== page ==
14 March 2014
Gang-rape, beatings, kerosene attacks – enough is enough! Theatre production Nirbhaya leaves a powerful impression on audiences in London.
Last night we bid farewell to an incredible group of people we've had the pleasure of working with for the last week. Director Yael Garber and an inspiring cast from Nirbhaya the Play have left their home at the Southbank after an eight-show run. They now head to India for the next phase of their journey.
The idea for the play was born after Jyoti Singh - known in India as Nirbhaya or “fearless one” – was brutally gang raped on a bus in Delhi on December 16 2012 and died of her injuries 13 days later.
We want to thank Yael, the cast, the producers and the Southbank for putting on such a powerful, engaging and important piece of work - and for letting us be a part of it.
Fearless: sharing stories of violence against women
So many people shared their stories on ActionAid’s FEARLESS wall and ‘raised their hand’ in solidarity with women globally who are affected by violence simply because they are women. We heard astounding stories, which made us angry and more determined to stand up and say enough is enough.
The audience praised the actors for sharing their personal stories and called for an end to violence against women. Watch our video and read their reactions below.
I raise my hand against sexual violence
Ira Guha, Bangalore:
“I don’t think I’ve ever been so attached to the theatre and stirred to actually do something about the issue myself. What I wrote down on my card, is that I raise my hand against sexual violence in marriages in India, which continues to be legal. It is legal for a man to rape his wife and this is a major issue that has not been changed within the law and which we need to address.”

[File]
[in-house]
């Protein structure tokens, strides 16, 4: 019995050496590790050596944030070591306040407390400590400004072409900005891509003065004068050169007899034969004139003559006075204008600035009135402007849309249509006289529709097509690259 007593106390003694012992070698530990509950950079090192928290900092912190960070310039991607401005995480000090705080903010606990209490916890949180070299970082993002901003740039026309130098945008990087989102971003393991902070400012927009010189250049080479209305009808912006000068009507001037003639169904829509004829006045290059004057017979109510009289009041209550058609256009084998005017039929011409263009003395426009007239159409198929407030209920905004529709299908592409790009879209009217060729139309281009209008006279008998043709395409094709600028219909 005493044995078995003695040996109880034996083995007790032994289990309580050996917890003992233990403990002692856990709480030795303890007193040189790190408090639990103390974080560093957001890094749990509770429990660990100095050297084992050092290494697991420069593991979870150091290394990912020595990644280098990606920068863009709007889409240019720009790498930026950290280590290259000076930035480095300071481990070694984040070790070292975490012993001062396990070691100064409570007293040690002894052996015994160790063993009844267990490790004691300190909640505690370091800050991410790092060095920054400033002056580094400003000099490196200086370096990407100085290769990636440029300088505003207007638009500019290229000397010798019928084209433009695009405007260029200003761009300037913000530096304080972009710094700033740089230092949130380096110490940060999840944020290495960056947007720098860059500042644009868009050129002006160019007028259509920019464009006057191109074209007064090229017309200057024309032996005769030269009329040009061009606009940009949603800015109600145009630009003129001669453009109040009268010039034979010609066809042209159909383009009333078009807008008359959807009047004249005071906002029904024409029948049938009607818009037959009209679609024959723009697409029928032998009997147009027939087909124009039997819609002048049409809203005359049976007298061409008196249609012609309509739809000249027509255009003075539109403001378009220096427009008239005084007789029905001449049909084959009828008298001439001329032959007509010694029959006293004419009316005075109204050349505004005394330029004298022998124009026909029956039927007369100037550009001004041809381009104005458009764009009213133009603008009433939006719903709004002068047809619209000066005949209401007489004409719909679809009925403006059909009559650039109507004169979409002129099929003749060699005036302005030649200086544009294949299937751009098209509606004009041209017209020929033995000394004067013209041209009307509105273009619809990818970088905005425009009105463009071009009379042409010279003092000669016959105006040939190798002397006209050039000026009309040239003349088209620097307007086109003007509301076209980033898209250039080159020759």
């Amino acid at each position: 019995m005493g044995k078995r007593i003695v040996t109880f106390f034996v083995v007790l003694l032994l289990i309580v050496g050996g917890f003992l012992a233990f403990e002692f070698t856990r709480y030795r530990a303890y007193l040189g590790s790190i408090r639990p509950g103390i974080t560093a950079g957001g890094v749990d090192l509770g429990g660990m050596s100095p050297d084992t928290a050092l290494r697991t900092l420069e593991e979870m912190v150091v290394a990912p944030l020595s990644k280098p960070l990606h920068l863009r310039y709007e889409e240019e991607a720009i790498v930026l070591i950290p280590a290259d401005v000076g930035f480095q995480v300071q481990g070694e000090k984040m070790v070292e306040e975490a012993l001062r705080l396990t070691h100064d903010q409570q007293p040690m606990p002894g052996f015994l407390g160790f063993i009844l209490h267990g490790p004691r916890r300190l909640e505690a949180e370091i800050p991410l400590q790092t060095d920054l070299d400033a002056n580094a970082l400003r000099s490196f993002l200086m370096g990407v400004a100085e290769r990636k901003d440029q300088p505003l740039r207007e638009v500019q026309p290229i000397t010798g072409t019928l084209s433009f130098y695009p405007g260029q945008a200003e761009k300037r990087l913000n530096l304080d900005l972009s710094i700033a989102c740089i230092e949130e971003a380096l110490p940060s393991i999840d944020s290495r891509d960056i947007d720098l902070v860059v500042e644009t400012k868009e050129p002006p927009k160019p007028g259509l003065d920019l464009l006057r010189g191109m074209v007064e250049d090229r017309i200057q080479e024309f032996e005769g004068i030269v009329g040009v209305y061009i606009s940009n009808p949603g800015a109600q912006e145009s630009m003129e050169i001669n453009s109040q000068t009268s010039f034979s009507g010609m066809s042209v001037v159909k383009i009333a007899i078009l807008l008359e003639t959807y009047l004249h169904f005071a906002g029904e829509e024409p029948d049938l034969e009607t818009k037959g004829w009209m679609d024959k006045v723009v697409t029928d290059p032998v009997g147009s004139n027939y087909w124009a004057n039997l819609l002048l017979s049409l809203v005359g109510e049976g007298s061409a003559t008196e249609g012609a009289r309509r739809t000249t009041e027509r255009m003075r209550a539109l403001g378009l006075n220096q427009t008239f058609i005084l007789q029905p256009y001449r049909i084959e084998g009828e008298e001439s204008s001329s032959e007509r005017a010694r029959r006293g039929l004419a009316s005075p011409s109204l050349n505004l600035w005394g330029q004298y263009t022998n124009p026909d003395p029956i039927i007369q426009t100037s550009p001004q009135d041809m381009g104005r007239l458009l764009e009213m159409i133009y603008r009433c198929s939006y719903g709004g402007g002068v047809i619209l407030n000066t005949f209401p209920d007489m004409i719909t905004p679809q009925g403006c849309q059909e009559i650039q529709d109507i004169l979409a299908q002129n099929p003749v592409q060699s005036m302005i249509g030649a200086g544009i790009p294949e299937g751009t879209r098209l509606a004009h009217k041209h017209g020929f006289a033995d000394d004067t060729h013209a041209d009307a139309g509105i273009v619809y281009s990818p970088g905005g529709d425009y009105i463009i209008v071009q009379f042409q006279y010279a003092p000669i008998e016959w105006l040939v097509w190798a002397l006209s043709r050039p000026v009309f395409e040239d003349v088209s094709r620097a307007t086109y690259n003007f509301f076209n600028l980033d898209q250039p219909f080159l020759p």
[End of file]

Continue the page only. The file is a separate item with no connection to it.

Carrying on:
You should speak because someone is listening
Davija, Campus Editor at the University of Westminster:
“I wrote on my card that I would try to get more involved and not be a part of the silence. I think for a very long time, I distanced myself from anything that I saw because I felt that nobody would care even if I did speak out and that’s part of the problem.
"The second you become indifferent; you are part of the problem. You are not going to help; you are not going to be part of the solution. I think even if you don’t think your words are going anywhere, you should definitely speak because someone is listening, even if you don’t think they are.”
Thank you for giving a voice to millions of women
Shambhavi Bhat, Bombay:
“One of the most moving theatre pieces I’ve ever seen. It’s something that resonated with me and I would definitely recommend it. If you are a woman who wants somewhere to voice your opinions then it’s really good. On my card I wrote 'thank you for giving a voice to millions of women and girls aren’t allowed to speak out, I raise my hand in solidarity’.”
One in three women will experience violence in their lifetimes. ActionAid focuses on ending violence against women all around the world, because we know violence traps women, their families and whole communities in poverty.